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Since coming to power in 1998, Venezuelan strongman Hugo Chavez has presided over radical changes inside the country. Promising to create “21st century socialism,” he has reformed the constitution, giving government-funded health care to all. He has nationalized key industries in repeated attempts to address what he perceives as an imbalance between Venezuela’s business elites and its masses of poor, including a “re-nationalization” of the oil sector. He’s worked within OPEC to keep the price of oil high and contain America’s power (while also blaming it for his economic woes).
Most alarmingly, he has turned into the bully of Latin America, purchasing large quantities of Russian weapons, threatening his neighbors with war and constantly yammering on about American assassination plots and military threats whenever he needs a boost to his domestic approval ratings. He has supported the FARC terrorists in their insurgency campaign against US-ally Colombia. Clearly, the man has been busy. So busy, in fact, that it was to be expected that he would drop at least one of the balls he was juggling. Too bad for the people of Venezuela that the ball in question was the one concerned with keeping crime low and the streets safe: Under his leadership, Venezuela has become a disaster.
The statistics are sobering, and astonishing. On the whole, the country, with 26 million people, saw a whopping 19,000 murders in 2009. To put that into perspective, the state of Texas, with a comparable population of roughly 24.5 million, experienced 1,374 murders in 2008, considerably less than a tenth of Venezuela’s total. Indeed, the United States as a whole, with roughly 12 times the population of Venezuela, recorded nearly 3,000 fewer murders in 2008 than did Venezuela in 2009. (Please note the differing years reflect the most recent available data for both nations.)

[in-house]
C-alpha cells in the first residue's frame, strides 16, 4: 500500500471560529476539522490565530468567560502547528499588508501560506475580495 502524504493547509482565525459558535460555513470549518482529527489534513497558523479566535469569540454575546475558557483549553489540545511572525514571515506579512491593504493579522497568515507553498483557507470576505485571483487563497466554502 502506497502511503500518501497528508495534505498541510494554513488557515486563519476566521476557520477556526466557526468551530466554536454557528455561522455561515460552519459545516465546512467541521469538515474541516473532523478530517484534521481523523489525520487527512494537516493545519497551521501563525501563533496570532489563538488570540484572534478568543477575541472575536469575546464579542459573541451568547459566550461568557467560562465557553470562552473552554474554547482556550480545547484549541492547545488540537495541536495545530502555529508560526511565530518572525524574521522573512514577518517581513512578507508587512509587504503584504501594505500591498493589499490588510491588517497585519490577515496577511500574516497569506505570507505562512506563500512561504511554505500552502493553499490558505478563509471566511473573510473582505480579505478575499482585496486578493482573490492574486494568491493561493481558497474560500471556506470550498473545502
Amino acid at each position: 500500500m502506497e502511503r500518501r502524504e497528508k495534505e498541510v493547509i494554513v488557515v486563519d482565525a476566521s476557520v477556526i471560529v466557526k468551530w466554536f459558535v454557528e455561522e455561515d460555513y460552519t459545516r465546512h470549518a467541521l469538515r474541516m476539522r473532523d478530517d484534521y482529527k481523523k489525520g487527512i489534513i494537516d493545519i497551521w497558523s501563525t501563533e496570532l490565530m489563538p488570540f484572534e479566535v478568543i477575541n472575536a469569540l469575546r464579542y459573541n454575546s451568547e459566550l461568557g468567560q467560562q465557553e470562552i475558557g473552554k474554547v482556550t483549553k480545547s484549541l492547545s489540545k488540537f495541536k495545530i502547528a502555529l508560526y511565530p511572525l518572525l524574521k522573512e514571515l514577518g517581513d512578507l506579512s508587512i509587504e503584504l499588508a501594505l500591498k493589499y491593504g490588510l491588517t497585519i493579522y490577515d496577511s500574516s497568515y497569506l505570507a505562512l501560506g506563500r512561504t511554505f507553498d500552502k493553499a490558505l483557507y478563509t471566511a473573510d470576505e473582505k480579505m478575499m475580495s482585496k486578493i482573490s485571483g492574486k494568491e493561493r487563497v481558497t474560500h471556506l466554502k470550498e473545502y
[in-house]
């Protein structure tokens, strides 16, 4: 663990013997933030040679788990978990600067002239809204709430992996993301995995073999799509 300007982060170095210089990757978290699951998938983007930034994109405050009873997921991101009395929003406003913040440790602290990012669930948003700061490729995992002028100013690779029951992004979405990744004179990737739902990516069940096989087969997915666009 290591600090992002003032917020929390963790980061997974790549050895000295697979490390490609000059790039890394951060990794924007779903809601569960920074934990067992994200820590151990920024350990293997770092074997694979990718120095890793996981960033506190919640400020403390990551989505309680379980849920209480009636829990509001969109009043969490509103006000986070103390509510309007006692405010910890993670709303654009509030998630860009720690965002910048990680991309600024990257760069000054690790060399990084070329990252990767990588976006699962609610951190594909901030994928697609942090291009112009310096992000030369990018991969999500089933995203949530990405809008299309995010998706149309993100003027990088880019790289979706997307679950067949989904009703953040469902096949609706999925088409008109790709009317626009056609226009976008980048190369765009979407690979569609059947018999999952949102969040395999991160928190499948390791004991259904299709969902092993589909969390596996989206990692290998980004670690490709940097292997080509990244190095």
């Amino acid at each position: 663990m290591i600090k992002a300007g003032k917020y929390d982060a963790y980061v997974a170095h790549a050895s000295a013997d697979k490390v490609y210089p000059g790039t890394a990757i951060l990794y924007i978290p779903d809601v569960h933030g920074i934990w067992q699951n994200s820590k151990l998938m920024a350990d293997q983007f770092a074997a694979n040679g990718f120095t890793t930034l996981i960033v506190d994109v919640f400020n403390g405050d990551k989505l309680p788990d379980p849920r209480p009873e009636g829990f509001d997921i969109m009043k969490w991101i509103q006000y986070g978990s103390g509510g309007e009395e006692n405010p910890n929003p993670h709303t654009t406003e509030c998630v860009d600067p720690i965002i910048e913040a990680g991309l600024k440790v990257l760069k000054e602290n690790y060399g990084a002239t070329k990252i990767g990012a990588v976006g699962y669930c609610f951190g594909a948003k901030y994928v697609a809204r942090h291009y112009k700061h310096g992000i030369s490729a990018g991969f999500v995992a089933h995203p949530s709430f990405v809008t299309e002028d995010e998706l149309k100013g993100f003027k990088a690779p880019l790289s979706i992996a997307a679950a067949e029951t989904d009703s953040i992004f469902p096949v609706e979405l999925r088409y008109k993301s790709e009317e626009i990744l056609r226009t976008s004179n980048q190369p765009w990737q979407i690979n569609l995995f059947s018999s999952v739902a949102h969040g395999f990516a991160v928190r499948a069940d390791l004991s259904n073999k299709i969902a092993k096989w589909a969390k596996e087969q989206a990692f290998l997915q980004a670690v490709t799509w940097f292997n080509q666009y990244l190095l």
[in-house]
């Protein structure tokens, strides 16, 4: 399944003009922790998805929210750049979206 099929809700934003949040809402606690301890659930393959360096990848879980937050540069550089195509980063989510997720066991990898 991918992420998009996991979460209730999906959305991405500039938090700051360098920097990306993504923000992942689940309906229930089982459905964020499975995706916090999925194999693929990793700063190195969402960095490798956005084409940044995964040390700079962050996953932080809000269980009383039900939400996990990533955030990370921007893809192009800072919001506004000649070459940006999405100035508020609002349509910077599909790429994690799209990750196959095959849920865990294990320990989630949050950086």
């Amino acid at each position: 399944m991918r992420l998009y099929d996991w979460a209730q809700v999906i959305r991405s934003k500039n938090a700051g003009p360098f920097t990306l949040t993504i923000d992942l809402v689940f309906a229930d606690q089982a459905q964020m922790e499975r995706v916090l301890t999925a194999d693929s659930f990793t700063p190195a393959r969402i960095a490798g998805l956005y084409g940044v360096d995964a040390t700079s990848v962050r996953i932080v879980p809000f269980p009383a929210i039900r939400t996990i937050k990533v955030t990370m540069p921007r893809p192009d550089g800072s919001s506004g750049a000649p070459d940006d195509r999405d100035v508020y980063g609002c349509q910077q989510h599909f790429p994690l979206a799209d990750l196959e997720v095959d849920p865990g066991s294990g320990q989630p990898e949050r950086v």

Put another way, it is safer to live in Iraq than it is in Venezuela.
The problem is particularly acute in the capital city of Caracas, currently the murder capital of the world. In 2008, as rival gangs battled for control of the underworld and kidnappings for ransom flourished, the city’s central forensic lab was filled to capacity with murder victims awaiting examination, with more arriving each hour. Later that year, after more than 500 people were murdered in the capital during the month of December alone, the Ministry of Interior Relations and Justice announced a slate of initiatives designed to help bring down the rate of violent crime the next year. Community outreach into troubled areas and specialized police units operating within the capital were entrusted with bringing the murder epidemic back under control. It didn’t work.
How is Chavez, a man willing to shake his fist at mighty America, tackling this national nightmare? He’s blaming the media for reporting the extent of the problem. Rather than face up to the fact that the number of murders in Venezuela has at least doubled (some figures suggest an even great increase of 400%) since he took office, Chavez’s government is accusing the media of supporting opposition parties ahead of legislative elections later this month by running pictures of the afore-mentioned Caracas morgue, overflowing with the bodies of murder victims. Venezuela’s courts quickly deemed the images pornographic and banned similar images from publication, in a move that brought swift condemnation from the United Nations and various international press agencies. The rulings have largely been reversed, though the first two papers to publish the images remain under sanction.
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